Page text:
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A recent study has revealed that being exposed to air pollution during pregnancy can have negative effects on the reproductive health of adult males.

New research has discovered that being exposed to common air pollutants while in the womb can decrease the quality of semen and raise the chances of developing reproductive system disorders in men.

The study conducted by Rutgers University, which went through a peer-review process, examined the potential impact of exposure to particulate matter known as PM2.5 and nitrogen oxide on the anogenital distance of fetuses and newborns.

Anogenital distance is an important indicator of reproductive health, specifically in relation to hormone levels, semen quality, fertility, and reproductive disorders. The research has found a probable connection between anogenital distance and exposure to pollutants.

According to Emily Barrett, the lead author of the study and a professor of biostatistics and epidemiology at Rutgers School of Public Health, observing shorter anogenital lengths indicates reduced testosterone activity in the womb. This could potentially affect fertility and reproductive health in the future.

Recent research has raised concerns about the decline in semen quality worldwide, which has previously been linked to exposure to other harmful substances such as PFAS and phthalates. Sperm concentration levels have decreased by 51% in recent years, and the findings from the Rutgers study indicate that air pollution may also play a role in this decline, according to Barrett.

PM2.5 is among the most common and well-studied air pollutants, and is linked to cancer and respiratory and circulatory disease. Among common sources are diesel exhaust, heavy industry emissions and wildfires, and the Environmental Protection Agency is poised to lower ambient air limits as evidence of its toxicity at smaller exposures becomes clearer.

Nitrogen oxide is a well-known harmful substance that has been associated with various health issues such as cardiovascular and lung diseases, stunted lung development in children, asthma, and other respiratory problems. Heavy industrial facilities like power plants and traffic are some of the main sources of this pollutant.

In animal research, the measurement of anogenital distance is utilized to assess the potential developmental harm caused by pollutants. A decrease in this distance may indicate that exposure to toxins is affecting the production of fetal testosterone.

It was hypothesized by researchers that the same phenomenon could apply to humans. They collected data on anogenital distance from The Infant Development and Environment Study (TIDES), a long-term study of approximately 700 expecting mothers and their offspring that began in 2010 in Minneapolis, Rochester, New York, San Francisco, and Seattle. This study measures anogenital distance in newborns and one-year-old boys.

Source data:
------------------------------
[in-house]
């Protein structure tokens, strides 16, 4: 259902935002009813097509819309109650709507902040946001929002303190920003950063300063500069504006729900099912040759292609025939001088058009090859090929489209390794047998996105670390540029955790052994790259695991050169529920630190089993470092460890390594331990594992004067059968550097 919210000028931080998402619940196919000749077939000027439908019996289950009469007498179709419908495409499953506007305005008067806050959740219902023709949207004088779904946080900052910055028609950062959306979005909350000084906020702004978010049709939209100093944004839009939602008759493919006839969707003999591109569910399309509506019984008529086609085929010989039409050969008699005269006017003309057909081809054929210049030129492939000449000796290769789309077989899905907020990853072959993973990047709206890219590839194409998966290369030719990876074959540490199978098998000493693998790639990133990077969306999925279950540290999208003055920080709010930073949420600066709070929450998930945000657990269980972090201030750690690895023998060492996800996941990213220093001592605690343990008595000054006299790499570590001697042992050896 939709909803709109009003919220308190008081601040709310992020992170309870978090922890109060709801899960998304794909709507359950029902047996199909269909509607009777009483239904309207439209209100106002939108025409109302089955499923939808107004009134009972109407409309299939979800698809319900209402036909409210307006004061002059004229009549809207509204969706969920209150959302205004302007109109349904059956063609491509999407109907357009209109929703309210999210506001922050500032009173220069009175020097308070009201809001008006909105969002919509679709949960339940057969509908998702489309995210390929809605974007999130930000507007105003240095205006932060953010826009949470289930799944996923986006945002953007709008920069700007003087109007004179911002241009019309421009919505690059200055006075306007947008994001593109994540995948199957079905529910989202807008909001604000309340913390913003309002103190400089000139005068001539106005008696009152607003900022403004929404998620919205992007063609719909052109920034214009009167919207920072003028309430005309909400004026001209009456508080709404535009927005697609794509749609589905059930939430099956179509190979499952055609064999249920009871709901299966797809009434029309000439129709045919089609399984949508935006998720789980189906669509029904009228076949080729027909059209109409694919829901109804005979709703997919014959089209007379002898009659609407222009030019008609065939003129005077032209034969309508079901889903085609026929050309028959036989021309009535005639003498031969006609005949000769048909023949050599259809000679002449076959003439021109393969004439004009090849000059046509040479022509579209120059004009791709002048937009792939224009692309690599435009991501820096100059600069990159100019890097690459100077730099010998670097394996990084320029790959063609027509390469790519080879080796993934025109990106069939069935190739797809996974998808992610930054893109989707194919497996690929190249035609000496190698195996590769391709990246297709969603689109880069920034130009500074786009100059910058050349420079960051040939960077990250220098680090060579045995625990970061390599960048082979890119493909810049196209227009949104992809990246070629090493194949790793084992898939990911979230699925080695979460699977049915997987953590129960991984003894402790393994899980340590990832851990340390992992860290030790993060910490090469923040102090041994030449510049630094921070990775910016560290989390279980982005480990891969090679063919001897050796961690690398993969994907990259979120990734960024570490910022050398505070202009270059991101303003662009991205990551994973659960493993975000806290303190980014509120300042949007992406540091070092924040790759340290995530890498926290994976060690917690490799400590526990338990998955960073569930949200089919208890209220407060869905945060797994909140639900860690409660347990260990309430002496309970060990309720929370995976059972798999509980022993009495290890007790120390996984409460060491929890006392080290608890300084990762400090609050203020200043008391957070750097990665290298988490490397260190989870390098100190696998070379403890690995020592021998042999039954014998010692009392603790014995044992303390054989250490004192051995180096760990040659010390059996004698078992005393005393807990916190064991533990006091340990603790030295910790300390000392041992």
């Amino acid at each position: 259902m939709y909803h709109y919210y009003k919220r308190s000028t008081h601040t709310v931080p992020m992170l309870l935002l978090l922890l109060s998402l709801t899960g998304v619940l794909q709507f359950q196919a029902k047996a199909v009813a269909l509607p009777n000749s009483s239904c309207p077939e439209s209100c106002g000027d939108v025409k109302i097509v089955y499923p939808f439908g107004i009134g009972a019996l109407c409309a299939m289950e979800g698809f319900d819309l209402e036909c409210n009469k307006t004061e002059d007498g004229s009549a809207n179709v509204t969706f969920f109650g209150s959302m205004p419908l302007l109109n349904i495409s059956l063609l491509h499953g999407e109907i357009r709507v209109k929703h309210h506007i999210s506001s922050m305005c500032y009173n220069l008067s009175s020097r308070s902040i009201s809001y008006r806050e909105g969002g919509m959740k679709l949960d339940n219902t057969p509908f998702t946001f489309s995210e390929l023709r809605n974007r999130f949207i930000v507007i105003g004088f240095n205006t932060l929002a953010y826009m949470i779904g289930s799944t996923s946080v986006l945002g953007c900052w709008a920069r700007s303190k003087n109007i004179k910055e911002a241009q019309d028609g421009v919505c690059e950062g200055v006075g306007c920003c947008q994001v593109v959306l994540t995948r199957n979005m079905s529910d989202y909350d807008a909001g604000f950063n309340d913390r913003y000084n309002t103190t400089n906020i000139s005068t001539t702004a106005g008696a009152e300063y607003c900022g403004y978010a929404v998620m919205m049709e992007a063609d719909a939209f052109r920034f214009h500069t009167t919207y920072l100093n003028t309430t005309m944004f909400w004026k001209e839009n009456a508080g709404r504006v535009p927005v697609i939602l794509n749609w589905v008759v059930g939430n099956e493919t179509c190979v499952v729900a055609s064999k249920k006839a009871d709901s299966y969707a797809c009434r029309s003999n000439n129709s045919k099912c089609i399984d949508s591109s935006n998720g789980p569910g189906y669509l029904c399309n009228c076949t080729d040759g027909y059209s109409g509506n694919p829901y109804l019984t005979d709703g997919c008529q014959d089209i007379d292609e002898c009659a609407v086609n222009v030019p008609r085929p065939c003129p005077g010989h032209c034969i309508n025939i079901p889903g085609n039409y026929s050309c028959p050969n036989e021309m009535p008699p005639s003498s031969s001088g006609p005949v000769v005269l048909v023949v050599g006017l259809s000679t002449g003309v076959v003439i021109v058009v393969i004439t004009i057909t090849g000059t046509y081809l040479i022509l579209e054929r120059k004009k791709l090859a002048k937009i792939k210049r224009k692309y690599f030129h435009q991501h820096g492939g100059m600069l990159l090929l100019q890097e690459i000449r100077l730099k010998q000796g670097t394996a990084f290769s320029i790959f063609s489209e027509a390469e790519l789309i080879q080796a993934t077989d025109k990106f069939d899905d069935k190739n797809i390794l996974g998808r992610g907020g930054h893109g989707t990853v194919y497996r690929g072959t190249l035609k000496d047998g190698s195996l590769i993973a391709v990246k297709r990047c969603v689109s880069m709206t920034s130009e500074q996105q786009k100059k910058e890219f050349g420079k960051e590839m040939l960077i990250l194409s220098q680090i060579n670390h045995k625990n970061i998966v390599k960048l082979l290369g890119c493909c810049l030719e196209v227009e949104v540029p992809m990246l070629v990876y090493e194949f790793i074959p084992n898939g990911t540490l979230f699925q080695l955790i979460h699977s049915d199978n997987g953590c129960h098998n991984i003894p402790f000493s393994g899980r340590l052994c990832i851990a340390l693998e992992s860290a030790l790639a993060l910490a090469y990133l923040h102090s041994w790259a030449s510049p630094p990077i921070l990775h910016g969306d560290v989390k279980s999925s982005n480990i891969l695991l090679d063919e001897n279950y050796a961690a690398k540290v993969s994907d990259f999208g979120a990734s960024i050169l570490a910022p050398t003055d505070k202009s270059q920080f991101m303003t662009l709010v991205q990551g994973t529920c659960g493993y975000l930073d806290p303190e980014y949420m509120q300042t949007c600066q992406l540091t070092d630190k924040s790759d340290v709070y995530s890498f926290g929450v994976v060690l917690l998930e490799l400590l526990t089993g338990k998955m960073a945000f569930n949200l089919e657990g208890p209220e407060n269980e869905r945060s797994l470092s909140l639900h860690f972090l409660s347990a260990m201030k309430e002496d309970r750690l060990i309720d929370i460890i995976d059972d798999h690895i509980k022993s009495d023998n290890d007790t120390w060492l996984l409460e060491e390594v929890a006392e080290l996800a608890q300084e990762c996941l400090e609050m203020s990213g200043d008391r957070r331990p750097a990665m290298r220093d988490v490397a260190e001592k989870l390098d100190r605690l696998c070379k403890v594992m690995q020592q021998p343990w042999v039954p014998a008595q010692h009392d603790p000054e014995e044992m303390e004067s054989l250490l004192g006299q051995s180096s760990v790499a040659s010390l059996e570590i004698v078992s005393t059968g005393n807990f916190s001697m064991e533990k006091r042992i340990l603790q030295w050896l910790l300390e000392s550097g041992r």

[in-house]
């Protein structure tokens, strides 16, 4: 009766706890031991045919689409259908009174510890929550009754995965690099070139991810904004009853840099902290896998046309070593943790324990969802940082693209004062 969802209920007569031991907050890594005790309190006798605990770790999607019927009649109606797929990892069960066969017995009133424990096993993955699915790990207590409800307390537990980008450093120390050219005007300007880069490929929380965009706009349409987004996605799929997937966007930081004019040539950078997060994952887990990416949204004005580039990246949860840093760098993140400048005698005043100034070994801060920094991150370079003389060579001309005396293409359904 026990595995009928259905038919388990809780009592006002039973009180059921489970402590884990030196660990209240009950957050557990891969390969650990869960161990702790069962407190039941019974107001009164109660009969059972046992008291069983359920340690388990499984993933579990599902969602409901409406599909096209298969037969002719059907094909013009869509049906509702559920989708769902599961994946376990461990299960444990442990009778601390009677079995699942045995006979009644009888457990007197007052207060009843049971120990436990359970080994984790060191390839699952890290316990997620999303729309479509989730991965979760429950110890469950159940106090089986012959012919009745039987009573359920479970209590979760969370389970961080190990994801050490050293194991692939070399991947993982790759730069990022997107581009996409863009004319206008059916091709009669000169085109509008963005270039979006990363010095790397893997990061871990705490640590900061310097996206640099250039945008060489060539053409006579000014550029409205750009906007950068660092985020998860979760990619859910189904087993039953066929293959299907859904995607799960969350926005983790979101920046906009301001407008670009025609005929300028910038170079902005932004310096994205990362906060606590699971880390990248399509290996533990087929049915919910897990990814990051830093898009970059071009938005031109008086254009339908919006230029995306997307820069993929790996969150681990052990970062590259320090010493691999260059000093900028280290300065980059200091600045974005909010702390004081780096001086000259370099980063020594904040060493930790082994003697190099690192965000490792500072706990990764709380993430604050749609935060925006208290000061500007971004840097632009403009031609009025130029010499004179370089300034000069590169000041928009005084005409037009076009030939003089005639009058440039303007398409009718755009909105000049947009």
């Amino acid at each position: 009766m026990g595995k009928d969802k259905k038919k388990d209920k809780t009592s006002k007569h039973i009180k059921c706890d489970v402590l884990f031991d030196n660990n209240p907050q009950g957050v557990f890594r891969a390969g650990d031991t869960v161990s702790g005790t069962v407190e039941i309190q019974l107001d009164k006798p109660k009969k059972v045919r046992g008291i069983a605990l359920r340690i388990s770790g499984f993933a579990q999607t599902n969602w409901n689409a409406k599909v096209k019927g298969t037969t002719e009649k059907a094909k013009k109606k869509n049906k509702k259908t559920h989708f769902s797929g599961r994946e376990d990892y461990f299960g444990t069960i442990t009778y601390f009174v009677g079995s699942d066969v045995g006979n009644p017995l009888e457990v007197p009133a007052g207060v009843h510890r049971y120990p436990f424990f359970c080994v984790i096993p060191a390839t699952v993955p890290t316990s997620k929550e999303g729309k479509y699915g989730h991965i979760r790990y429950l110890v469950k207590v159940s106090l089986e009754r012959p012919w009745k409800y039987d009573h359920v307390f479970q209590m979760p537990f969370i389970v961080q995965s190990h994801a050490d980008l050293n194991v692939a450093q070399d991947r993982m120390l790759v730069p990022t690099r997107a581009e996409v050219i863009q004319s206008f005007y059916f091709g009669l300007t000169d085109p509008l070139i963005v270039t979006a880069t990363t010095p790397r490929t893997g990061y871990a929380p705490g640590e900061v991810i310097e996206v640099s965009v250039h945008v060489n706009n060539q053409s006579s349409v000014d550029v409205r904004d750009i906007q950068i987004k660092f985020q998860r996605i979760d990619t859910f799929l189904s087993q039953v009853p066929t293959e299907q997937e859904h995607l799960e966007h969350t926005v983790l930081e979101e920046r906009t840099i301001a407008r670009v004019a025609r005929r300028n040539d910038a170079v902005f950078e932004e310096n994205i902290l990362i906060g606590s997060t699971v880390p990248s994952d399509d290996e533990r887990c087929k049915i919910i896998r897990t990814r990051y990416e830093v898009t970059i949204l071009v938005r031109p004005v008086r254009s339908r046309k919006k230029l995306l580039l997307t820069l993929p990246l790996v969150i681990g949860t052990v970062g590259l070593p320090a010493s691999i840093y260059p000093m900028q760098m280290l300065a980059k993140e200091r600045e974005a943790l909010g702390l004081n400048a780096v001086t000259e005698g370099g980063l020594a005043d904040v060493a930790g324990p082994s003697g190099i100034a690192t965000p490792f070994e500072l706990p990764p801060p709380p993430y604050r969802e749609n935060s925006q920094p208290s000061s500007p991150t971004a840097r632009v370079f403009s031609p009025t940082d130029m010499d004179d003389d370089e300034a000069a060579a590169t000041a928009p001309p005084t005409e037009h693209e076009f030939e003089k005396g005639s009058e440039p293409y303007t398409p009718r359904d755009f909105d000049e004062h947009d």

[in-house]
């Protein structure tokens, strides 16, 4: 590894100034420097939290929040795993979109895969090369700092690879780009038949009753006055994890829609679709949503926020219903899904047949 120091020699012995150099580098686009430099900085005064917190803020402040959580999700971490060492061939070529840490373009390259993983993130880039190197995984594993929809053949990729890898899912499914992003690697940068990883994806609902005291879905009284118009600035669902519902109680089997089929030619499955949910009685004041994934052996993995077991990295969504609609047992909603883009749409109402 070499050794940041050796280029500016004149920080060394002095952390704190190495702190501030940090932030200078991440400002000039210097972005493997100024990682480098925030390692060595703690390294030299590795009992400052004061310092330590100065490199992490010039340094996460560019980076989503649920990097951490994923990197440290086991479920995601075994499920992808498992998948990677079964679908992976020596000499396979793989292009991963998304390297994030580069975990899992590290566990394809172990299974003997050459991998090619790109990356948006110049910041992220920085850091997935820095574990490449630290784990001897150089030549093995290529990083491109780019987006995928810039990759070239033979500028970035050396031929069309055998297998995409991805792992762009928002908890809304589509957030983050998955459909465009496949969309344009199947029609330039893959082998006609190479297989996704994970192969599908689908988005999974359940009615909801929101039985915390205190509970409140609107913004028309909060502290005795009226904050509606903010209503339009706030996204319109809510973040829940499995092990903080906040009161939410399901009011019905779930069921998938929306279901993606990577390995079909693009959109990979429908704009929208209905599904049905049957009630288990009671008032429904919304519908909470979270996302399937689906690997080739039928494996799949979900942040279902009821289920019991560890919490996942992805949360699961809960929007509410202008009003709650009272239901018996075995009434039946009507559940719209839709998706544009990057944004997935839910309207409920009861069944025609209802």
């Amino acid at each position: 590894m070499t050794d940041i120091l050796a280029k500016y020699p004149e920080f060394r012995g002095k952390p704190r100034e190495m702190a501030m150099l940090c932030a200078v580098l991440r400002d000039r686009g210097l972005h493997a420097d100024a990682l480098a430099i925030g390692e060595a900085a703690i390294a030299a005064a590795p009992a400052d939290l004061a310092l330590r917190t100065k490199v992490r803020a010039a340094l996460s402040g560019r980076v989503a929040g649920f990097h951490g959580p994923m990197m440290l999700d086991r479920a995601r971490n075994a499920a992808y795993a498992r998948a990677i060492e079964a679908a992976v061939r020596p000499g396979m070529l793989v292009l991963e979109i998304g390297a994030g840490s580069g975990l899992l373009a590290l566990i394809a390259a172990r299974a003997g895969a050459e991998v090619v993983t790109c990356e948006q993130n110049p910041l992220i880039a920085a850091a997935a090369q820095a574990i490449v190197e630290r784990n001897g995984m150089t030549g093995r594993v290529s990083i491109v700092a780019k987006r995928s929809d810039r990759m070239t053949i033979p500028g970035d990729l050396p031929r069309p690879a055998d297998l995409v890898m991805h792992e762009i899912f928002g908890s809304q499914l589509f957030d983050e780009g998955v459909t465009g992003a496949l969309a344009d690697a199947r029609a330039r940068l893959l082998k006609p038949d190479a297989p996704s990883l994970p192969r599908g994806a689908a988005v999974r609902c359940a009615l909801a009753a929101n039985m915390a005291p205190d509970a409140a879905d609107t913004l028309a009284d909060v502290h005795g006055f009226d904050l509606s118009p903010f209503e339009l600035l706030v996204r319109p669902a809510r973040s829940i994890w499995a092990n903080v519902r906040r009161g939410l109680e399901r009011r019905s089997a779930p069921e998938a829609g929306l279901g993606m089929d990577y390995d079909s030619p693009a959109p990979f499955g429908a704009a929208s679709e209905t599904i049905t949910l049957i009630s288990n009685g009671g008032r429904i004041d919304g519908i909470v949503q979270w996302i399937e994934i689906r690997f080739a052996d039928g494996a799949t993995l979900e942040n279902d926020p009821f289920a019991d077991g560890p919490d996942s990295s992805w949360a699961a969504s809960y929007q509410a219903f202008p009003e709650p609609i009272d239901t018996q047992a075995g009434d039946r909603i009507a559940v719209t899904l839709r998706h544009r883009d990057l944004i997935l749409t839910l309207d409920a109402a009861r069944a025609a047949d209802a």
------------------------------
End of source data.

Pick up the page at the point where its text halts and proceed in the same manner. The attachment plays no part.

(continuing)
The research team examined the correlation between TIDES data and air pollution levels in the residential areas where the participants resided. They discovered that increased exposure to PM2.5 during the first trimester “male programming window” was associated with changes in anogenital distance.

During this time, the male fetus typically produces testosterone which can impact the anogenital distance at birth.

According to Barrett, testosterone plays a crucial role in the growth of the male reproductive system. Any interference with the natural surge of testosterone during gestation can have significant consequences on future reproductive development.

The scientists also discovered a correlation between exposure to PM2.5 during “mini puberty”, a phase in early infancy characterized by high hormone production, and a shorter anogenital distance in male infants at one year of age.

Additionally, PM2.5 may contain other harmful substances such as cadmium and lead, which can disrupt the production of hormones. While the study did not involve women, Barrett noted that those with longer anogenital distances are more prone to developing polycystic ovary syndrome.

Pregnant individuals can best safeguard their unborn babies by adhering to air quality advisories and remaining indoors during periods of high pollution. N95 masks are suitable for outdoor use, while furnace filters with a MERV 13 rating are proven to effectively decrease indoor air pollution.

Barrett suggested that policymakers and regulators should take more action to control pollution instead of relying on individuals to protect themselves.

She stated that this is a matter of public health that affects us all and there should be a collective effort on a national and global level to decrease air pollution.

Source: theguardian.com